Researchers at the California Institute of Technology have discovered that ceria (or cerium dioxide) is an excellent catalyst for fuel cell anodes. This discovery was made through careful electrochemical characterization using a.c. impedance spectroscopy, an important tool for studying the electrical transport behavior of ceramics. The study is published in the Journal of the American Ceramic Society.
By applying an a.c. electrical voltage to the ceria (a white crystalline powder used in the manufacture of ceramics) and measuring the a.c. electrical current, researchers demonstrated they could precisely quantify the amount of the electrical current carried by the electrons. This information is critical for any application researchers might have in mind for materials which ideally conduct only ions, and, in particular, as the electrolyte in fuel cells.
"This will likely change the way that people perform and interpret the results of a.c. impedance spectroscopy measurements," states Professor Sossina Haile, one of the study researchers. "It turns out that there is more information to be had than people previously understood."
It was further discovered that for the reaction of H2 gas with oxygen ions from the ceramic to form H2O, ceria behaves as its own catalyst. This is significant because this hydrogen electro-oxidation reaction is exactly what takes place in a fuel cell anode. Getting fuel cells to perform efficiently requires getting such electrochemical reactions to occur rapidly.
"There had long been suspicion that ceria was somehow a good thing in the [fuel cell] anodes," adds Professor Haile. "This now clearly explains why and how, and puts the observations beyond debate."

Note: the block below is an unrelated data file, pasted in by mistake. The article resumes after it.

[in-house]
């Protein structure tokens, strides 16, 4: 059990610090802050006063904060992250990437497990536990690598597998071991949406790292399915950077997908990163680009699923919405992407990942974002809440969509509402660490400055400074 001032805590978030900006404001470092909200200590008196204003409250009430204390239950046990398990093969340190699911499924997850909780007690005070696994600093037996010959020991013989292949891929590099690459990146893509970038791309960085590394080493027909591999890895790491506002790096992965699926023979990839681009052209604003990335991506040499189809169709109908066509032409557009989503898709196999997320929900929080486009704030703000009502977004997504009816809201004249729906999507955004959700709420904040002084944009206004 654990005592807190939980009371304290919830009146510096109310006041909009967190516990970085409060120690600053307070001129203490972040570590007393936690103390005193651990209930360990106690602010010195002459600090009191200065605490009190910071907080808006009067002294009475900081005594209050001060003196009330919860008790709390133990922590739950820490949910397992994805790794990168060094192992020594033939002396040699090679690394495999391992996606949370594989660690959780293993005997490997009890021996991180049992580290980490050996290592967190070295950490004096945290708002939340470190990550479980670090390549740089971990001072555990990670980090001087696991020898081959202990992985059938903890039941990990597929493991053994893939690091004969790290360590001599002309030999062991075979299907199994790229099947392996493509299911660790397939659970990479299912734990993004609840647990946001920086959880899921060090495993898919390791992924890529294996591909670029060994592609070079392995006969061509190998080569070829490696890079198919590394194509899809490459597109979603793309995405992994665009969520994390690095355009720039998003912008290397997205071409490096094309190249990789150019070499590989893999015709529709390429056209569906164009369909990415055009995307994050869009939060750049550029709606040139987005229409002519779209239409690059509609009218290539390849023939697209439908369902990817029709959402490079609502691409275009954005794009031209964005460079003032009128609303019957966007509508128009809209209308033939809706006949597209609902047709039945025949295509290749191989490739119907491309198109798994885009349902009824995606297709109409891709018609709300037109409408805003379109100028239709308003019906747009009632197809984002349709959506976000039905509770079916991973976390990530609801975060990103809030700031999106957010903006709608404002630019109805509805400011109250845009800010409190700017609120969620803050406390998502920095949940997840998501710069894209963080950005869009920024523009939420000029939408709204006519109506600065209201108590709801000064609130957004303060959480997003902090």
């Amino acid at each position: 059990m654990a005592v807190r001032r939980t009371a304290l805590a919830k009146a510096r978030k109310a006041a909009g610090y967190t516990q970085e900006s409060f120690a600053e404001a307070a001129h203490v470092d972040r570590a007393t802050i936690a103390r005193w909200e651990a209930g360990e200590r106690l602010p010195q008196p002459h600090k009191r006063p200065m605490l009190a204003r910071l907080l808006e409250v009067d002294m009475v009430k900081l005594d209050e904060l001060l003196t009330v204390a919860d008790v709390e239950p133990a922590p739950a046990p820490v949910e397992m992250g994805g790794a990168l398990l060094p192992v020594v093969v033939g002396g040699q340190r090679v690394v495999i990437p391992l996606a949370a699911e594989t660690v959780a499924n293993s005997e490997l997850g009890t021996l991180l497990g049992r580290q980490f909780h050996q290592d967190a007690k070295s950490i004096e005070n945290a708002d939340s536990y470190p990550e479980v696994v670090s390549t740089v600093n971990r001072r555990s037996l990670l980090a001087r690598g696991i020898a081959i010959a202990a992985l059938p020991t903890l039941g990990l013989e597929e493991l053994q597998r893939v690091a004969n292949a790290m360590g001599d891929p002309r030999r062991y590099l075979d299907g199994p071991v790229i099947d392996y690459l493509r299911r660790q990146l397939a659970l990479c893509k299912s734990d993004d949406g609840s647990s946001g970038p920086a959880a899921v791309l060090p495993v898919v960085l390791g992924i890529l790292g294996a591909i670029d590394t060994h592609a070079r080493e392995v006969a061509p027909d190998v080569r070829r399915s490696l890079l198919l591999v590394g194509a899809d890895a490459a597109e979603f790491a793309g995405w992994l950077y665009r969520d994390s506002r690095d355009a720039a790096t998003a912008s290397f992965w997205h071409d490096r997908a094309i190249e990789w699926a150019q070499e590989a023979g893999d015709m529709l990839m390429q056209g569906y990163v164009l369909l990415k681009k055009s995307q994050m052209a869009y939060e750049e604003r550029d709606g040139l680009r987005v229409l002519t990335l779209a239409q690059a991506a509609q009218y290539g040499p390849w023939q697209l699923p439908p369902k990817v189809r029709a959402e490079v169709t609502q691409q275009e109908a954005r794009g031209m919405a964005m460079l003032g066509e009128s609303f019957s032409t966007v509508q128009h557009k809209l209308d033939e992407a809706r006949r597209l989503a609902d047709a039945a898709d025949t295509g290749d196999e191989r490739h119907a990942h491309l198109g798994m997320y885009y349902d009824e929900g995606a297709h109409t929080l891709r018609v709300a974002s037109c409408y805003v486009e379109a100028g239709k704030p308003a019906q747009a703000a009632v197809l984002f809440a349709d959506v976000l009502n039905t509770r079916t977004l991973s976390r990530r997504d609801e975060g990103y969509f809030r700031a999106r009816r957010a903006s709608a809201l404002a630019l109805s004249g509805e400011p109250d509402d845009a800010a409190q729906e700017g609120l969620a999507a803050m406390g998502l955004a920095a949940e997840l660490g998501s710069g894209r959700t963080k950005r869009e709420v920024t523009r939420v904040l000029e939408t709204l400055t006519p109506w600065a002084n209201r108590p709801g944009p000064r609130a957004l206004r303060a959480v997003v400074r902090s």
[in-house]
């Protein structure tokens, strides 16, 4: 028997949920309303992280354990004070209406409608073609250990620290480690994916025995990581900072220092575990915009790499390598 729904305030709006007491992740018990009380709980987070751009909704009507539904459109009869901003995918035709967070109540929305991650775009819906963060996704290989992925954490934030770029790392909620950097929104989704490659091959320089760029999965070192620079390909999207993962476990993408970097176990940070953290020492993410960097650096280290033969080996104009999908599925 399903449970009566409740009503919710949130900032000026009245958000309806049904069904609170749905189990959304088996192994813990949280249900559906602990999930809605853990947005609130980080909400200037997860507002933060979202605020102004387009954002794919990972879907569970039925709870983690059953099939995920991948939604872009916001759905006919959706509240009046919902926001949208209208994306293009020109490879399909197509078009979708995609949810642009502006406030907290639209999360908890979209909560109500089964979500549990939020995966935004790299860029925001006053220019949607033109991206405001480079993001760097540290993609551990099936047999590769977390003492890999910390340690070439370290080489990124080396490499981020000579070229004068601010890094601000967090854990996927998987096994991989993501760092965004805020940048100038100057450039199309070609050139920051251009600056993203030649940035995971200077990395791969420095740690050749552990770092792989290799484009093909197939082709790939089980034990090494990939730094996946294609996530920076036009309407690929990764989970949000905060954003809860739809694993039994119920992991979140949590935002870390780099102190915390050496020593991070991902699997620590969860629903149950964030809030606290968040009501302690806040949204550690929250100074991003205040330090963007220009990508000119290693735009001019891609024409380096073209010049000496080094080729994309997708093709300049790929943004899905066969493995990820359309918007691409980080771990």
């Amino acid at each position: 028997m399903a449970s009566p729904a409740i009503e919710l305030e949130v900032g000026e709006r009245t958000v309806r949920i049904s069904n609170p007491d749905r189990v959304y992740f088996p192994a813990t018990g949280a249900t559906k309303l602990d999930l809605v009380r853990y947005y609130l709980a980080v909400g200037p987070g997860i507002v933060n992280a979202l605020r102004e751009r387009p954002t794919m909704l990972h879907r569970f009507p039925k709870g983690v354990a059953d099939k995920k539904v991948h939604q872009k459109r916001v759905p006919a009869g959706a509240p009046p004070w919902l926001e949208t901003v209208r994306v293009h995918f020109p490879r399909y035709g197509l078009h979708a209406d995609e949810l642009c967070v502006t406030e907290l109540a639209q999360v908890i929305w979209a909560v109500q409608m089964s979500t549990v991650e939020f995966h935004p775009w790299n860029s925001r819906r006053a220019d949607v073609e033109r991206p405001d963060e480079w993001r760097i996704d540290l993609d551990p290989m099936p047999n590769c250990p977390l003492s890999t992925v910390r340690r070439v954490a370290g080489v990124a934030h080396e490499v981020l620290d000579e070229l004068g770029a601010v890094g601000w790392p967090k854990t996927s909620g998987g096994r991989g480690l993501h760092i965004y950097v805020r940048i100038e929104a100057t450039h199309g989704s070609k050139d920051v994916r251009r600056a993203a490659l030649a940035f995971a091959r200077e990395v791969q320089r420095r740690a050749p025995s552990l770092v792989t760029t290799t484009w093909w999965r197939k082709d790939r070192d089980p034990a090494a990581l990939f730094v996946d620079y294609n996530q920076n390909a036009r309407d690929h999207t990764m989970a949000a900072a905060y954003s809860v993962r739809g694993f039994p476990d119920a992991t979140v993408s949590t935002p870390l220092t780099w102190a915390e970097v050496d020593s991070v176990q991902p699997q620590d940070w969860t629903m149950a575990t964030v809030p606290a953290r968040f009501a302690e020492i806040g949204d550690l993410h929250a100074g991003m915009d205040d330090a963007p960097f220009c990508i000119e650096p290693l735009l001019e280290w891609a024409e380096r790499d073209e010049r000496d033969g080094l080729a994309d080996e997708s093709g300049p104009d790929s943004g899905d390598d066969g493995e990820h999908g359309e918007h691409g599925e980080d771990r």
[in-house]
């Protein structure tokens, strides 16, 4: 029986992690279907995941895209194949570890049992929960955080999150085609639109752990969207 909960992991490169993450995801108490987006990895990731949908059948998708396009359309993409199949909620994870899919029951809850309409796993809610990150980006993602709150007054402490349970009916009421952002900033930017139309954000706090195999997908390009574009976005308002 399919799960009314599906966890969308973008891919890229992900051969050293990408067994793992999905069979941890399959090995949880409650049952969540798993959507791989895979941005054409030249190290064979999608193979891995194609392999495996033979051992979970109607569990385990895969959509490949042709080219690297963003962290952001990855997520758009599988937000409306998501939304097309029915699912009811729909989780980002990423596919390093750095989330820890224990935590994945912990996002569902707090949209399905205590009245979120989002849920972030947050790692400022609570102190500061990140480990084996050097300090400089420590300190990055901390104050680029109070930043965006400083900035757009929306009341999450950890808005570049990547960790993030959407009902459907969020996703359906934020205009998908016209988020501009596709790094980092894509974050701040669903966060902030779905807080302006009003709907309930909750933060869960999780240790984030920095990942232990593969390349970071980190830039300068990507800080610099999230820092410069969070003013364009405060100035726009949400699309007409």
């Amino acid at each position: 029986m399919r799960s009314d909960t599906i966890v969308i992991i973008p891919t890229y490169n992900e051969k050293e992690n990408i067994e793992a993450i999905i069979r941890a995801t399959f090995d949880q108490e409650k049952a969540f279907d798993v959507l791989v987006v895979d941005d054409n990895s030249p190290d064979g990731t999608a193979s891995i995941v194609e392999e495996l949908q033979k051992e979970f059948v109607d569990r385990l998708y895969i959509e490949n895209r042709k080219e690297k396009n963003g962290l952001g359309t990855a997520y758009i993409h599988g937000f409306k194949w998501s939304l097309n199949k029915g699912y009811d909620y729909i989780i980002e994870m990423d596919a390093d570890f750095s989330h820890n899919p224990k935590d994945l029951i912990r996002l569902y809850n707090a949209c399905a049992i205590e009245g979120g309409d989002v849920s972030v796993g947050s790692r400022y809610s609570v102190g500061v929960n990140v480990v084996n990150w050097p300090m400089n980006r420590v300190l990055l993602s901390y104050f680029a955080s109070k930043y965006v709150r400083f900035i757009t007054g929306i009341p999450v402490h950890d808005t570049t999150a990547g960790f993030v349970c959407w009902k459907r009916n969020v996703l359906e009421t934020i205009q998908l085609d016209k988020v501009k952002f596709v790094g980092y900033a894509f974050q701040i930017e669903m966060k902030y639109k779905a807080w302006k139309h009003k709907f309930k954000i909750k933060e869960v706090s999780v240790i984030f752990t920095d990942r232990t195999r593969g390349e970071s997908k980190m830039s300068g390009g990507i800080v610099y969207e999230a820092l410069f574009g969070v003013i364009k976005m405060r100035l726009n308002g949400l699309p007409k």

Sossina M. Haile is associate Professor of Materials Science and Chemical Engineering at the California Institute of Technology. Her research broadly encompasses solid state ionic materials and devices, with particular focus on fuel cells.
About the Journal of the American Ceramic Society
Published on behalf of the American Ceramic Society, the Journal of the American Ceramic Society is the premier source for ceramic science research, providing scientists, engineers, and students with rigorously peer reviewed, original research for nearly 100 years. Ranked first among all journals in the materials science-ceramics category, the journal publishes 12 issue per year filled with top quality research that spans the diverse segments of ceramic science. Topics cover a broad range including: Glass science, crystal chemistry, microscopy and microstructure, bioceramic science, powder preparation and colloidal science.
About the American Ceramic Society
The American Ceramic Society (ACerS) is a 100-year-old non-profit organization that serves the informational, educational, and professional needs of the international ceramics community. The Society's more than 7,500 members comprise a wide variety of individuals and interest groups that include engineers, scientists, researchers, manufacturers, plant personnel, educators, students, marketing and sales professionals, and others in related materials disciplines. ACerS provides members and subscribers in 80 countries with access to periodicals and books, meetings and expositions, and on-line technical information. Find more information at www.ceramics.org.
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